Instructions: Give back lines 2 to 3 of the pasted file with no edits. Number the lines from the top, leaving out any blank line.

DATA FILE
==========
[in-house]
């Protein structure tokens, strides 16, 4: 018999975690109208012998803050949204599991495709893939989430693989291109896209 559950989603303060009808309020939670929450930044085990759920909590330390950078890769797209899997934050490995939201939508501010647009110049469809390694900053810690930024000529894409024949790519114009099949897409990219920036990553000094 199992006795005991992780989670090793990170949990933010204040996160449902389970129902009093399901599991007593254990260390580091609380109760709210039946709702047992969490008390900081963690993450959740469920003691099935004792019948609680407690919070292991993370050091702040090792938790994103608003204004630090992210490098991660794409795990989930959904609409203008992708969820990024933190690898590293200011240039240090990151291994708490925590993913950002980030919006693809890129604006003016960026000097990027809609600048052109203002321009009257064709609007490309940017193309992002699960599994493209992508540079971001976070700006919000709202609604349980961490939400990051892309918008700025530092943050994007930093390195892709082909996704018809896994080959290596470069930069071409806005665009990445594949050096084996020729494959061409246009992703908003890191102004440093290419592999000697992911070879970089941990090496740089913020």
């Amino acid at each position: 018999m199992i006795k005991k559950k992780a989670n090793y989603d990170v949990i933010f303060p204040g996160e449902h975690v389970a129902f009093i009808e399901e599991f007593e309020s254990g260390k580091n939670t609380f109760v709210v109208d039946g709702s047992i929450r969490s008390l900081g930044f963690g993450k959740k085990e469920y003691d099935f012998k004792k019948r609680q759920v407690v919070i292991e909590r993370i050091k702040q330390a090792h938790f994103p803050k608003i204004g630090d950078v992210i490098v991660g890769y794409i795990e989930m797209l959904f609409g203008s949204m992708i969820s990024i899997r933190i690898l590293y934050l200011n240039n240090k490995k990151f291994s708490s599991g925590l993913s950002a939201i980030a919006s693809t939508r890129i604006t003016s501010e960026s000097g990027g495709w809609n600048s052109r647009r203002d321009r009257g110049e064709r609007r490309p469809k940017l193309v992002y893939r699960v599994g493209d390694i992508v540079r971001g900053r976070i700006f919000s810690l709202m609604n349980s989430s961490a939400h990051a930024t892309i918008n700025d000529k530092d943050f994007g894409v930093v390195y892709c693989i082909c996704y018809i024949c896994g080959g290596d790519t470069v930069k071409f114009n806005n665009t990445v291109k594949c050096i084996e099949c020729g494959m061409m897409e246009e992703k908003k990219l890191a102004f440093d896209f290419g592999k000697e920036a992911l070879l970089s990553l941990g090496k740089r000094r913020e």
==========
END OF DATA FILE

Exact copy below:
């Protein structure tokens, strides 16, 4: 018999975690109208012998803050949204599991495709893939989430693989291109896209 559950989603303060009808309020939670929450930044085990759920909590330390950078890769797209899997934050490995939201939508501010647009110049469809390694900053810690930024000529894409024949790519114009099949897409990219920036990553000094 199992006795005991992780989670090793990170949990933010204040996160449902389970129902009093399901599991007593254990260390580091609380109760709210039946709702047992969490008390900081963690993450959740469920003691099935004792019948609680407690919070292991993370050091702040090792938790994103608003204004630090992210490098991660794409795990989930959904609409203008992708969820990024933190690898590293200011240039240090990151291994708490925590993913950002980030919006693809890129604006003016960026000097990027809609600048052109203002321009009257064709609007490309940017193309992002699960599994493209992508540079971001976070700006919000709202609604349980961490939400990051892309918008700025530092943050994007930093390195892709082909996704018809896994080959290596470069930069071409806005665009990445594949050096084996020729494959061409246009992703908003890191102004440093290419592999000697992911070879970089941990090496740089913020």
């Amino acid at each position: 018999m199992i006795k005991k559950k992780a989670n090793y989603d990170v949990i933010f303060p204040g996160e449902h975690v389970a129902f009093i009808e399901e599991f007593e309020s254990g260390k580091n939670t609380f109760v709210v109208d039946g709702s047992i929450r969490s008390l900081g930044f963690g993450k959740k085990e469920y003691d099935f012998k004792k019948r609680q759920v407690v919070i292991e909590r993370i050091k702040q330390a090792h938790f994103p803050k608003i204004g630090d950078v992210i490098v991660g890769y794409i795990e989930m797209l959904f609409g203008s949204m992708i969820s990024i899997r933190i690898l590293y934050l200011n240039n240090k490995k990151f291994s708490s599991g925590l993913s950002a939201i980030a919006s693809t939508r890129i604006t003016s501010e960026s000097g990027g495709w809609n600048s052109r647009r203002d321009r009257g110049e064709r609007r490309p469809k940017l193309v992002y893939r699960v599994g493209d390694i992508v540079r971001g900053r976070i700006f919000s810690l709202m609604n349980s989430s961490a939400h990051a930024t892309i918008n700025d000529k530092d943050f994007g894409v930093v390195y892709c693989i082909c996704y018809i024949c896994g080959g290596d790519t470069v930069k071409f114009n806005n665009t990445v291109k594949c050096i084996e099949c020729g494959m061409m897409e246009e992703k908003k990219l890191a102004f440093d896209f290419g592999k000697e920036a992911l070879l970089s990553l941990g090496k740089r000094r913020e």